Periodontitis, commonly called gum disease, is the most common dental disease in adults. Approximately 30% of the population deals with gum disease, and it’s the leading cause of tooth loss in adults. Many dentures are made because of this affliction. While periodontitis can’t be cured, it’s generally controllable. But control requires a consistent strategy, similar to those used to manage other chronic diseases like high blood pressure or diabetes.
Gum disease often advances quietly with subtle signs or symptoms in the early phase of activity. Many patients are surprised to learn about the severe damage occurring in their mouths. Think of the gums and bone around your teeth as the vital foundation that supports the teeth. The most glamorous building is only as good as its foundation. If the foundation deteriorates, the rest of it goes down too.
What Causes Gum Disease?
Our mouths provide a haven to billions of bacteria...many beneficial, and some harmful. Bacteria comprise a sticky film, known as plaque, that coats the teeth. Brushing and flossing effectively remove plaque before it mineralizes to form tartar. Tartar creates a framework for more bacteria to colonize, which pump out acidic toxins into the gums.
Around the base of each tooth, a small crevice or pocket formed by the gum tissue exists. In a healthy mouth, this pocket remains free of tartar. But this warm, damp environment provides ideal habitat for deeper bacterial migration with toxins penetrating into the bottom of the gum collar. Gums respond to this toxic invasion with an inflammatory response regulated by the body’s immune system.
Early inflammation usually produces bleeding gums, a condition called gingivitis. Untreated, the undisturbed bacteria build a chronic infection in the gum pocket. In many cases, the bone starts to dissolve around the teeth as harmful bacteria seep deeper into the gums. While gums may be slightly sore at this stage of disease, there’s often very little discomfort as the bone shrinks.
It’s possible for 50% of the bone around your teeth to dissolve before any tooth movement occurs. And there still may be minimal pain despite the bone loss. The bone around teeth doesn’t grow back, so this loss is permanent and becomes more challenging to counter as the bacteria migrate further into the gum pockets. Untreated gum disease usually results in swelling and widespread tooth loss.
A diagnosis of gum disease occurs after reviewing objective clinical data. The small collar of gum around each tooth usually displays 2-3 millimeters of depth. This shallow crevice stays clean by regular flossing or even toothpick use. Dr. Weaver or our hygienists can measure multiple areas around each tooth with a precise measuring tool. If these measurements indicate 4 millimeters or more and include bleeding, the disease is confirmed. Deeper findings suggest advancing gum disease.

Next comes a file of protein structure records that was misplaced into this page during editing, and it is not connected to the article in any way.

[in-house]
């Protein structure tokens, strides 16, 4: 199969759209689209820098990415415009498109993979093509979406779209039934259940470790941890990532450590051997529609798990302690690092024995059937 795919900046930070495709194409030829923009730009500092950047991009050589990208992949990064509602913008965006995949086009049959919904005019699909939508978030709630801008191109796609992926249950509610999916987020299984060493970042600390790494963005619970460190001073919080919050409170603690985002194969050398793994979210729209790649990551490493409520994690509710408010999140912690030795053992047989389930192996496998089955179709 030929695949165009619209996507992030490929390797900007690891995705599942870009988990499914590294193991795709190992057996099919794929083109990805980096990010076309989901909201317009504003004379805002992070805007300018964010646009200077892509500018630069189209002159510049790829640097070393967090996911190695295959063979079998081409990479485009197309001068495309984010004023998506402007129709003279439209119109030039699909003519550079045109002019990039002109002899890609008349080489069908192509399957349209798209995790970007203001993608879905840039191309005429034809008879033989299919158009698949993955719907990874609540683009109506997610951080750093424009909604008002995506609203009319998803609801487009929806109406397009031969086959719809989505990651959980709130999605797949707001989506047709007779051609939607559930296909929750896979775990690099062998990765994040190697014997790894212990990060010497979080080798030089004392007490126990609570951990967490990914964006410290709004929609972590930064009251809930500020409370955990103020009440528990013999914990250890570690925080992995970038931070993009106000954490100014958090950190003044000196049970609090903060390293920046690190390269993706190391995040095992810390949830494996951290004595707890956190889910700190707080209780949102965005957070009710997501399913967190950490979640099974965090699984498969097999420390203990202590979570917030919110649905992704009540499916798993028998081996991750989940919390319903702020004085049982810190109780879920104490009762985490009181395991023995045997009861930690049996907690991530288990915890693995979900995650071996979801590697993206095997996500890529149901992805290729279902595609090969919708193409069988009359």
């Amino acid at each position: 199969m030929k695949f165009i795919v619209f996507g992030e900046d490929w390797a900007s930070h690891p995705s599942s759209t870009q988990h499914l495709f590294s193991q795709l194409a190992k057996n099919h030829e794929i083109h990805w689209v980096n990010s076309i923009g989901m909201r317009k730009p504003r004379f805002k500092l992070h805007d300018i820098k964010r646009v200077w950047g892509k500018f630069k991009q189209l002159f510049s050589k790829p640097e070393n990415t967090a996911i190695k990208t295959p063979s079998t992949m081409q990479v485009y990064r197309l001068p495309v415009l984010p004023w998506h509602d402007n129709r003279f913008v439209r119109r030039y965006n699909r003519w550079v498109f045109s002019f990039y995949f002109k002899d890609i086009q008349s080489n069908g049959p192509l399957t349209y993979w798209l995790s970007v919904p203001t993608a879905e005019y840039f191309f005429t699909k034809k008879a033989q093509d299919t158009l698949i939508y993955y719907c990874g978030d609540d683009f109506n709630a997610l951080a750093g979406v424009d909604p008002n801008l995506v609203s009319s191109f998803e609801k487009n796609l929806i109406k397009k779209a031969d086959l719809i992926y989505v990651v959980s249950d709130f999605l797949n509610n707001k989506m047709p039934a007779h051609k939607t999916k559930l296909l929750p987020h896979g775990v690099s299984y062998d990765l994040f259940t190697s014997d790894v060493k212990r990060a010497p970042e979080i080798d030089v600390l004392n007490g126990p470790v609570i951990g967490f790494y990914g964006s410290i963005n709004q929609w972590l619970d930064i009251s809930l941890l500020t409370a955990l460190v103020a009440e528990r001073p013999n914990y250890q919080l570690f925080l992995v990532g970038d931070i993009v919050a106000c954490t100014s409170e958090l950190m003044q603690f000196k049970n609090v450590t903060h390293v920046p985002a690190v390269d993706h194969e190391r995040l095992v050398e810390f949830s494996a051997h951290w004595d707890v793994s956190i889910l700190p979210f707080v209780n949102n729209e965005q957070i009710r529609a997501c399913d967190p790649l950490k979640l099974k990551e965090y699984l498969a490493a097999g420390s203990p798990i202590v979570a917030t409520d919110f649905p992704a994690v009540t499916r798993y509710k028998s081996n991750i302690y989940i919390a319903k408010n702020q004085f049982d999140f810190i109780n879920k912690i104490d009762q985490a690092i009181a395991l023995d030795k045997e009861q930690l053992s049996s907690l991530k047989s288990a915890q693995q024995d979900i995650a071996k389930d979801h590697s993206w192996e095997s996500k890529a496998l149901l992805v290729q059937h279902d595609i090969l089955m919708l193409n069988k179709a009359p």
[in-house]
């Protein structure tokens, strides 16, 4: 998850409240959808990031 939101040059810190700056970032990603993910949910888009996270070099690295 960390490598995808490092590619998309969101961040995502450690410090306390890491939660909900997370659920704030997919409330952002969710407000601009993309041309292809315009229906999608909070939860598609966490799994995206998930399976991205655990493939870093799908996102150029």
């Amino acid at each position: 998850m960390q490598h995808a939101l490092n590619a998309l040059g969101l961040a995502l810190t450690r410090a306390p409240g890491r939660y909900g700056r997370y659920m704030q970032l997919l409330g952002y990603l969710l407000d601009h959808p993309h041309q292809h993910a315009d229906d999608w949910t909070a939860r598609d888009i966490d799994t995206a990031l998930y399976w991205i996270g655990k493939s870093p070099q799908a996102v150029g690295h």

Dr. Weaver also considers the texture and shape of your gum tissue, along with any movement noted by each tooth. It’s also essential to examine the height, shape, and density of the bone carefully with digital x-rays. By analyzing a series of findings, a clear picture of your gum condition emerges.
After establishing a diagnosis and staging the severity of gum disease, a suggestion for personalized treatment can be created with you. In early stages of periodontitis involving little to no bone loss, one or two visits with our hygienist may be enough to establish primary control. You’ll also develop strategies for consistent home care and a periodic schedule for professional maintenance. With this proactive approach, you may need limited additional treatment beyond regular preventive visits.
If the inflammation has created a measurable loss of bone, more aggressive treatment helps halt the bone destruction. Usually, we’ll suggest numbing of your gums for comfort during the deeper gum therapy. We’ll meticulously clean one area at a time, focusing on the area below the gum line. In many cases, this deep cleaning occurs over several visits. The mineralized tartar infecting the collar or pocket around each tooth must be cleaned out using hand instruments and other flushing methods. Polishing of the teeth creates glassy surfaces that resist stain and plaque accumulation. Along with refining your oral hygiene habits, this polishing usually finishes the initial periodontal therapy.
The Dentiste hygiene team may recommend a special rinse, an electric toothbrush, a Waterpik, or other personalized strategies to increase your effectiveness. Remember, gum disease is controllable, but it’s unlikely to be cured. Dedicated daily efforts are vital to your efforts to bring gum disease into line.
Daily home care is a key to arresting the destruction of gum disease. It only takes a few hours after brushing or flossing for the bacteria begin to reproduce and stick to the teeth. If this plaque is left undisturbed, it starts to solidify within 24 hours, forming more tenacious tartar. And even more diligence is needed in deeper gum pockets to prevent the bacteria from penetrating further into your teeth’s bony foundation.
Since the deepest gum pockets already damaged by bacteria are difficult to reach at home, a set maintenance schedule with us is critical. The severity of disease and its response to treatment helps direct the recommended interval for your return visits. But usually, we’ll customize your plan for 2, 3, or 4 visits annually.
In some challenging cases, we’ll suggest a consultation with a trusted specialist. The periodontist’s expertise in gum health often proves invaluable in our overall management and control of advanced gum disease.